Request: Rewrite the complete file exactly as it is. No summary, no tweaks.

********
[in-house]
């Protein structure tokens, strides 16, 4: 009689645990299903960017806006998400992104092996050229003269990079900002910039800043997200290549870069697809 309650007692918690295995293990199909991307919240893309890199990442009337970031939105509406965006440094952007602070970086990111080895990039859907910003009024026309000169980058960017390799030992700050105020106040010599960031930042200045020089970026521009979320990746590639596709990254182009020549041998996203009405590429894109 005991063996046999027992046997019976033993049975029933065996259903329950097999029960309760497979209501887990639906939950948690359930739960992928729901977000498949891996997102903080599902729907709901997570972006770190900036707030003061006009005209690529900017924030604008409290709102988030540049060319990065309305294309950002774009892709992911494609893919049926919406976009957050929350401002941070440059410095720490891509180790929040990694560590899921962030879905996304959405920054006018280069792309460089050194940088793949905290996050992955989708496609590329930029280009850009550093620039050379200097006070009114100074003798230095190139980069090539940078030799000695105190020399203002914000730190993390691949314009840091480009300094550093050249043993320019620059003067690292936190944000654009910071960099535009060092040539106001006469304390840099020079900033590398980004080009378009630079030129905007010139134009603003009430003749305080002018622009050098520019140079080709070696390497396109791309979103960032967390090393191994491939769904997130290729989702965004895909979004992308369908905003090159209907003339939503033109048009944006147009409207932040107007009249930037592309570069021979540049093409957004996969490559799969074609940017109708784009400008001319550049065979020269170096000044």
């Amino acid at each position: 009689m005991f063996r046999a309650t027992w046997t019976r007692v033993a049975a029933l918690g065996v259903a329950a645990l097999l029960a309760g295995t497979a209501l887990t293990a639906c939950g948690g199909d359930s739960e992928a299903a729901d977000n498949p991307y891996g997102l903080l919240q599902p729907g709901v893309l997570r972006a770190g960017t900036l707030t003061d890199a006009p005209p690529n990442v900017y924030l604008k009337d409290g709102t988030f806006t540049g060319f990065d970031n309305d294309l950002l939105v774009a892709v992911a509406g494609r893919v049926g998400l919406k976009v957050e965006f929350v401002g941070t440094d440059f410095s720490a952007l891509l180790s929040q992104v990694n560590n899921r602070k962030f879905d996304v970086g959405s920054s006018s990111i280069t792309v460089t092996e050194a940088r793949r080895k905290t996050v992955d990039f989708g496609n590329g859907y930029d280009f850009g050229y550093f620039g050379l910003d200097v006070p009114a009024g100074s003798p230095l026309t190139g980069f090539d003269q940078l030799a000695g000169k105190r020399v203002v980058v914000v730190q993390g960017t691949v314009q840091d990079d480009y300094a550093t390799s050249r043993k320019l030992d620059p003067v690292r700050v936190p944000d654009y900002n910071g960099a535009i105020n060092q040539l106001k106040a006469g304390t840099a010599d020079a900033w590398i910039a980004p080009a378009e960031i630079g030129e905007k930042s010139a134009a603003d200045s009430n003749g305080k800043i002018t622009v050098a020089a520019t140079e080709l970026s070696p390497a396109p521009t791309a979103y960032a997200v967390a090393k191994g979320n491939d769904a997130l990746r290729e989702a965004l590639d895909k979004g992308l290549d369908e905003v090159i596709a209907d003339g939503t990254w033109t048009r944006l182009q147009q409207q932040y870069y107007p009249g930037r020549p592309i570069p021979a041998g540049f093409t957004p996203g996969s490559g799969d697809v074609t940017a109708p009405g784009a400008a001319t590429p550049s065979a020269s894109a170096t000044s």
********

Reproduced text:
[in-house]
């Protein structure tokens, strides 16, 4: 009689645990299903960017806006998400992104092996050229003269990079900002910039800043997200290549870069697809 309650007692918690295995293990199909991307919240893309890199990442009337970031939105509406965006440094952007602070970086990111080895990039859907910003009024026309000169980058960017390799030992700050105020106040010599960031930042200045020089970026521009979320990746590639596709990254182009020549041998996203009405590429894109 005991063996046999027992046997019976033993049975029933065996259903329950097999029960309760497979209501887990639906939950948690359930739960992928729901977000498949891996997102903080599902729907709901997570972006770190900036707030003061006009005209690529900017924030604008409290709102988030540049060319990065309305294309950002774009892709992911494609893919049926919406976009957050929350401002941070440059410095720490891509180790929040990694560590899921962030879905996304959405920054006018280069792309460089050194940088793949905290996050992955989708496609590329930029280009850009550093620039050379200097006070009114100074003798230095190139980069090539940078030799000695105190020399203002914000730190993390691949314009840091480009300094550093050249043993320019620059003067690292936190944000654009910071960099535009060092040539106001006469304390840099020079900033590398980004080009378009630079030129905007010139134009603003009430003749305080002018622009050098520019140079080709070696390497396109791309979103960032967390090393191994491939769904997130290729989702965004895909979004992308369908905003090159209907003339939503033109048009944006147009409207932040107007009249930037592309570069021979540049093409957004996969490559799969074609940017109708784009400008001319550049065979020269170096000044």
């Amino acid at each position: 009689m005991f063996r046999a309650t027992w046997t019976r007692v033993a049975a029933l918690g065996v259903a329950a645990l097999l029960a309760g295995t497979a209501l887990t293990a639906c939950g948690g199909d359930s739960e992928a299903a729901d977000n498949p991307y891996g997102l903080l919240q599902p729907g709901v893309l997570r972006a770190g960017t900036l707030t003061d890199a006009p005209p690529n990442v900017y924030l604008k009337d409290g709102t988030f806006t540049g060319f990065d970031n309305d294309l950002l939105v774009a892709v992911a509406g494609r893919v049926g998400l919406k976009v957050e965006f929350v401002g941070t440094d440059f410095s720490a952007l891509l180790s929040q992104v990694n560590n899921r602070k962030f879905d996304v970086g959405s920054s006018s990111i280069t792309v460089t092996e050194a940088r793949r080895k905290t996050v992955d990039f989708g496609n590329g859907y930029d280009f850009g050229y550093f620039g050379l910003d200097v006070p009114a009024g100074s003798p230095l026309t190139g980069f090539d003269q940078l030799a000695g000169k105190r020399v203002v980058v914000v730190q993390g960017t691949v314009q840091d990079d480009y300094a550093t390799s050249r043993k320019l030992d620059p003067v690292r700050v936190p944000d654009y900002n910071g960099a535009i105020n060092q040539l106001k106040a006469g304390t840099a010599d020079a900033w590398i910039a980004p080009a378009e960031i630079g030129e905007k930042s010139a134009a603003d200045s009430n003749g305080k800043i002018t622009v050098a020089a520019t140079e080709l970026s070696p390497a396109p521009t791309a979103y960032a997200v967390a090393k191994g979320n491939d769904a997130l990746r290729e989702a965004l590639d895909k979004g992308l290549d369908e905003v090159i596709a209907d003339g939503t990254w033109t048009r944006l182009q147009q409207q932040y870069y107007p009249g930037r020549p592309i570069p021979a041998g540049f093409t957004p996203g996969s490559g799969d697809v074609t940017a109708p009405g784009a400008a001319t590429p550049s065979a020269s894109a170096t000044s």